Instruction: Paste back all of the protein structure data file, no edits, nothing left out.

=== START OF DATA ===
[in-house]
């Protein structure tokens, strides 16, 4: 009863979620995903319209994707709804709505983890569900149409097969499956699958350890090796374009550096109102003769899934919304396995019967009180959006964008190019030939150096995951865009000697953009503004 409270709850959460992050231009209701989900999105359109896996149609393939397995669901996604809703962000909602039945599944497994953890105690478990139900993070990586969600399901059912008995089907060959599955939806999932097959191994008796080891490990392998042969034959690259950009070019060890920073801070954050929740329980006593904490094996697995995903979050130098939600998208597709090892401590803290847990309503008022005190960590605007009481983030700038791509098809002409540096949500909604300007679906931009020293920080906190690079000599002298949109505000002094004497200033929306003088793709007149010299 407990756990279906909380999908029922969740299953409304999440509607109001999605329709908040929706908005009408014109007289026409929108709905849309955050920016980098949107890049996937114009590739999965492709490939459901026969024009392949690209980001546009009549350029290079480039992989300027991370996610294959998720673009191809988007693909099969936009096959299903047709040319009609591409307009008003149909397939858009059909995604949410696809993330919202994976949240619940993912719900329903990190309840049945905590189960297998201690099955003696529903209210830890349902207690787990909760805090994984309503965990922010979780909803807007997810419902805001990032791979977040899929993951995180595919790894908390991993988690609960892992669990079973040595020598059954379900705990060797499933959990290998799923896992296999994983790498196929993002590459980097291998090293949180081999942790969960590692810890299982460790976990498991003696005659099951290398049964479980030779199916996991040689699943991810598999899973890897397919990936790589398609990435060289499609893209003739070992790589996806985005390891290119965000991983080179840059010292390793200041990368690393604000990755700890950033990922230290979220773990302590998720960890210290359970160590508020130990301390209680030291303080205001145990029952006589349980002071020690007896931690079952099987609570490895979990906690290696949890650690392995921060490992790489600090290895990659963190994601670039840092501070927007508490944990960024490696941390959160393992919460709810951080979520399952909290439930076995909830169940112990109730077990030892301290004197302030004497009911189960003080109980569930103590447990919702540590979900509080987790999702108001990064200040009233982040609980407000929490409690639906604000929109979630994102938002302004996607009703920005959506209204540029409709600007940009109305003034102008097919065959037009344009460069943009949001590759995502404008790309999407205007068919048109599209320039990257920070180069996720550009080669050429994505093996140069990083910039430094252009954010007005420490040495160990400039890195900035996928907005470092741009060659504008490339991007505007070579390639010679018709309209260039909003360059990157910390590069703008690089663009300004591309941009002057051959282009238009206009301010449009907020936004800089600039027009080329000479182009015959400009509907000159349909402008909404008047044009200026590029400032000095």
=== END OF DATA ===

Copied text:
[in-house]
């Protein structure tokens, strides 16, 4: 009863979620995903319209994707709804709505983890569900149409097969499956699958350890090796374009550096109102003769899934919304396995019967009180959006964008190019030939150096995951865009000697953009503004 409270709850959460992050231009209701989900999105359109896996149609393939397995669901996604809703962000909602039945599944497994953890105690478990139900993070990586969600399901059912008995089907060959599955939806999932097959191994008796080891490990392998042969034959690259950009070019060890920073801070954050929740329980006593904490094996697995995903979050130098939600998208597709090892401590803290847990309503008022005190960590605007009481983030700038791509098809002409540096949500909604300007679906931009020293920080906190690079000599002298949109505000002094004497200033929306003088793709007149010299 407990756990279906909380999908029922969740299953409304999440509607109001999605329709908040929706908005009408014109007289026409929108709905849309955050920016980098949107890049996937114009590739999965492709490939459901026969024009392949690209980001546009009549350029290079480039992989300027991370996610294959998720673009191809988007693909099969936009096959299903047709040319009609591409307009008003149909397939858009059909995604949410696809993330919202994976949240619940993912719900329903990190309840049945905590189960297998201690099955003696529903209210830890349902207690787990909760805090994984309503965990922010979780909803807007997810419902805001990032791979977040899929993951995180595919790894908390991993988690609960892992669990079973040595020598059954379900705990060797499933959990290998799923896992296999994983790498196929993002590459980097291998090293949180081999942790969960590692810890299982460790976990498991003696005659099951290398049964479980030779199916996991040689699943991810598999899973890897397919990936790589398609990435060289499609893209003739070992790589996806985005390891290119965000991983080179840059010292390793200041990368690393604000990755700890950033990922230290979220773990302590998720960890210290359970160590508020130990301390209680030291303080205001145990029952006589349980002071020690007896931690079952099987609570490895979990906690290696949890650690392995921060490992790489600090290895990659963190994601670039840092501070927007508490944990960024490696941390959160393992919460709810951080979520399952909290439930076995909830169940112990109730077990030892301290004197302030004497009911189960003080109980569930103590447990919702540590979900509080987790999702108001990064200040009233982040609980407000929490409690639906604000929109979630994102938002302004996607009703920005959506209204540029409709600007940009109305003034102008097919065959037009344009460069943009949001590759995502404008790309999407205007068919048109599209320039990257920070180069996720550009080669050429994505093996140069990083910039430094252009954010007005420490040495160990400039890195900035996928907005470092741009060659504008490339991007505007070579390639010679018709309209260039909003360059990157910390590069703008690089663009300004591309941009002057051959282009238009206009301010449009907020936004800089600039027009080329000479182009015959400009509907000159349909402008909404008047044009200026590029400032000095």